The Mid North region of South Australia has particularly eye catching views in spring, mainly due to it being Canola season. Driving through the region your eyes are assaulted with the most brilliant colours and the whole area looks like it’s been draped in a patchwork quilt of the brightest greens, yellows and purples, thanks to the Salvation Jane growing. As you drive along there are plenty of old stone ruins, bridges and farm houses to see.
This is an area we passed through on our way to the Flinders Ranges and being in no particular hurry we decided to try a stay at a free camp in the town of Yackamoorundie. I’ve always remembered this town as being called Yacka but that was an abbreviation of the Ngadjuri word for the location and they are now referring to it by the full name Yackamoorundie – glad to hear that!
The town which sits on the Broughton River was proclaimed in 1869 and has quite a few of the original buildings to see in the small town. We stayed a night at the camp ground which is next to a green park with a playground for kids and dotted with some very pretty mosaic tiled picnic tables and benches. The mosaic project was created by residents of Yackamoorundie and was funded by Country Arts SA, Northern Areas Council, the Community Development board, the craft association and Yackamoorundie Red Cross. There is also a covered BBQ area to use in the park.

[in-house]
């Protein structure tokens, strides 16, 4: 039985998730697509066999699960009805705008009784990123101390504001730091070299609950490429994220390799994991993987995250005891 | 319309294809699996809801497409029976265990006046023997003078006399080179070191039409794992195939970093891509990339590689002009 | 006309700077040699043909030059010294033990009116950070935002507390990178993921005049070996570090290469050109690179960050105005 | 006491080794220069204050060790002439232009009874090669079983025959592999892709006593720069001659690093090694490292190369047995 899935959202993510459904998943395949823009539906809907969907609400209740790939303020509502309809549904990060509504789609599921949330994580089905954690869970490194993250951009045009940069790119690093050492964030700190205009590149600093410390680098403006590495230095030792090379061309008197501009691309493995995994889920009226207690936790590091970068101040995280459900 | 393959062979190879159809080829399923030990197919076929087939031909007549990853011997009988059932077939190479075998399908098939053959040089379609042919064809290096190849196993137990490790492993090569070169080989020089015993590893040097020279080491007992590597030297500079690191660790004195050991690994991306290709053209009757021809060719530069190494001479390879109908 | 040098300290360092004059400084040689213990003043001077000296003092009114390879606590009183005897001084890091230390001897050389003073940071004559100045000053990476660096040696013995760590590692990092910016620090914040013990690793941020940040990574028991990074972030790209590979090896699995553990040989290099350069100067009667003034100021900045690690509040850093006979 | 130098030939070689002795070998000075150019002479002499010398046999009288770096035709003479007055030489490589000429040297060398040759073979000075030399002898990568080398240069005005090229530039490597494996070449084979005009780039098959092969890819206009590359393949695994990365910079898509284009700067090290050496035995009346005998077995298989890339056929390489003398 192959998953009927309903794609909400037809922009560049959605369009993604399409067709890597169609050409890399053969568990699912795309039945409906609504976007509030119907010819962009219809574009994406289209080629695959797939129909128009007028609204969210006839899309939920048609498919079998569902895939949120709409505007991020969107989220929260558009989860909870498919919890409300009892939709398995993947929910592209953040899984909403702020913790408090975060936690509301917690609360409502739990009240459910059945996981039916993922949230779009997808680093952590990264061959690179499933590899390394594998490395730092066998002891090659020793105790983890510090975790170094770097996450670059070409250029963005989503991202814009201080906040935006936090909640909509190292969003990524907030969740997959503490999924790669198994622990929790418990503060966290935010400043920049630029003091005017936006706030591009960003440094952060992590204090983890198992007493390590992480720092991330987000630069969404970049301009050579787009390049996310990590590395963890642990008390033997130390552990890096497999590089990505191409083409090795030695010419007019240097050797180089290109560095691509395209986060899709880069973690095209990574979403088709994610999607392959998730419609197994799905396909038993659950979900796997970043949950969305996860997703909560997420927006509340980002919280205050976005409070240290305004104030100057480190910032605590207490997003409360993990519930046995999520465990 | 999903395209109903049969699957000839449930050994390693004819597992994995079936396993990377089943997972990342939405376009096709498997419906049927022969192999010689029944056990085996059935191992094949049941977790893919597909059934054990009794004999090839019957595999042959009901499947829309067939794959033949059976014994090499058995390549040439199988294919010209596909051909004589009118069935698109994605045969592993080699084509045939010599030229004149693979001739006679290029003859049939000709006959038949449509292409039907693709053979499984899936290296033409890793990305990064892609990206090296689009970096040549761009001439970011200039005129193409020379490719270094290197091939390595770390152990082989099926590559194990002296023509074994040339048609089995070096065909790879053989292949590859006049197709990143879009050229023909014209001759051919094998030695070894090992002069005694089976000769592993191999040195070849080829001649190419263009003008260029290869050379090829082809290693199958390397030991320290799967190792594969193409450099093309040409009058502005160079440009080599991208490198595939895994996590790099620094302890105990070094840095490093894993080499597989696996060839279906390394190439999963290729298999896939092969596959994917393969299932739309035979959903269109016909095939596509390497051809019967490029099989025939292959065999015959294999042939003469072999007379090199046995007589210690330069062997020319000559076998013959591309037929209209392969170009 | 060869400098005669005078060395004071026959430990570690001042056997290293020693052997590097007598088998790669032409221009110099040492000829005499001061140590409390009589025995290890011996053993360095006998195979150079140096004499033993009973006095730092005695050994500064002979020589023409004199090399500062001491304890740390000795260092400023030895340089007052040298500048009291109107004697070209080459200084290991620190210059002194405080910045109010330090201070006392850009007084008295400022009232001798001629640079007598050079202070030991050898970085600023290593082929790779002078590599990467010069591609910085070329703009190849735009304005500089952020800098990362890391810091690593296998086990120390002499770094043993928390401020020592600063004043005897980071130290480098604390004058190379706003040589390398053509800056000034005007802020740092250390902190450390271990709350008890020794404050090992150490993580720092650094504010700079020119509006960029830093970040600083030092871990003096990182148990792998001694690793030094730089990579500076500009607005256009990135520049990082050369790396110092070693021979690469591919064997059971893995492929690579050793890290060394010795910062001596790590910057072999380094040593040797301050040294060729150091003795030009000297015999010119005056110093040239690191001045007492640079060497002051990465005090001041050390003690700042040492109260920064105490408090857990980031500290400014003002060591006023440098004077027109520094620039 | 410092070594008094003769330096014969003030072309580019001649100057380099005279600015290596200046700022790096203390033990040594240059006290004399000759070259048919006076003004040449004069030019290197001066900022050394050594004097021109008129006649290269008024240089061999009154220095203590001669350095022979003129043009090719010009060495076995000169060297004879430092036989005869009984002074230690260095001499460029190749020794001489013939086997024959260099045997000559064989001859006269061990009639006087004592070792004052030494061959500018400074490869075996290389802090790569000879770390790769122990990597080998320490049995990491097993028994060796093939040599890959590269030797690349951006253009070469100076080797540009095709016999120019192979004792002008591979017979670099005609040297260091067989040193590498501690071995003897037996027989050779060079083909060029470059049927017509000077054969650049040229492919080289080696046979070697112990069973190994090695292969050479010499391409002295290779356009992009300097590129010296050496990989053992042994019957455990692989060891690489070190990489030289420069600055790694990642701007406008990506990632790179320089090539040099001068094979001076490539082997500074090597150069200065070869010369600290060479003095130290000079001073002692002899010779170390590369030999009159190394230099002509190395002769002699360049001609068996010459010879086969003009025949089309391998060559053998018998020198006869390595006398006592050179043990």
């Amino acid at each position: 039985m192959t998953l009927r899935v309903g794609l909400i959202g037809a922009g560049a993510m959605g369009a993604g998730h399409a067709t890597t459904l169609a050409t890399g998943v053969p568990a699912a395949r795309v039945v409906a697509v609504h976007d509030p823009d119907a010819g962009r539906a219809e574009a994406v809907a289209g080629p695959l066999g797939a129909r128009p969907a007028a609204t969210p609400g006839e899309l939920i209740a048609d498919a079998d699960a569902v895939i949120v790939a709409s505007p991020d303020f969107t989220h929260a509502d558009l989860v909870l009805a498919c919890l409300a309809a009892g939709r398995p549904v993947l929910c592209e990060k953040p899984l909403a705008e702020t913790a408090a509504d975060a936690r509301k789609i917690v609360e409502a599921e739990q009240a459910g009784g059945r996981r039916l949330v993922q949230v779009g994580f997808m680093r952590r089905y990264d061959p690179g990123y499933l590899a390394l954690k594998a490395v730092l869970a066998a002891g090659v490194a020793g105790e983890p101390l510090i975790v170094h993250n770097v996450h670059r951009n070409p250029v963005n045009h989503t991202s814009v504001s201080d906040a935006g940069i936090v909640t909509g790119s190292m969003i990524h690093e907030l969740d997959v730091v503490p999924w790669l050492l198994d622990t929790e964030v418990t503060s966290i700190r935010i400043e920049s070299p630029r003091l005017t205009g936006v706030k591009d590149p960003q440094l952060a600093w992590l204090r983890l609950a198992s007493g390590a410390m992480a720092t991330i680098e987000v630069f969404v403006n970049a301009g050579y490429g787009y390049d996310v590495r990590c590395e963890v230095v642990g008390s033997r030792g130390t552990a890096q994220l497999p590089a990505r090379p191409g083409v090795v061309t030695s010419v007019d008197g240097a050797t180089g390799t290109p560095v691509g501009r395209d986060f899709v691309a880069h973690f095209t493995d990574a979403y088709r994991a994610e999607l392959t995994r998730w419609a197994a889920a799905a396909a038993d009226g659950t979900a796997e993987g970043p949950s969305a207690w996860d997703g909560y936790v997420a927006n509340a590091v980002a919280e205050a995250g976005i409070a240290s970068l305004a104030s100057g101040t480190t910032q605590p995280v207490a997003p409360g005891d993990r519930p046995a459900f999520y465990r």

To stay at the campground cost $15 for 1 of 8 powered sites and use of a toilet and shower, there are rubbish bins and there are a pair of converted rainwater tank toilets at the park too. To enter the locked gate you have to pick up a key from the local craft shop which is open from 11am to 4pm Fridays to Sundays. Outside of these times there are phone numbers to call and you are given a mud map of which house to return the key to the next day. There is a $10 refundable deposit for the key. The tip here is to bring a long extension cord and you can hook into power while still being away from other travellers. There is a spot where campfires can be lit in season, dogs on leash are ok and if you stay 6 nights you get the 7th night for free!
While you’re in the craft shop you can have a browse and buy something local and also pick up a brochure for an historic walk about town. Amongst the historic buildings are the garage which opened in 1925 and was the Holden dealership in town, the Institute building built in 1875, and a store built in 1878.
This camp is ok for an overnight stop but I wouldn’t go out of my way to stay there, it’s clean, feels safe and has decent enough amenities. The nice surprise was all the mosaic tiled tables depicting common scenes of the area, which are a real credit to the community.Happy travels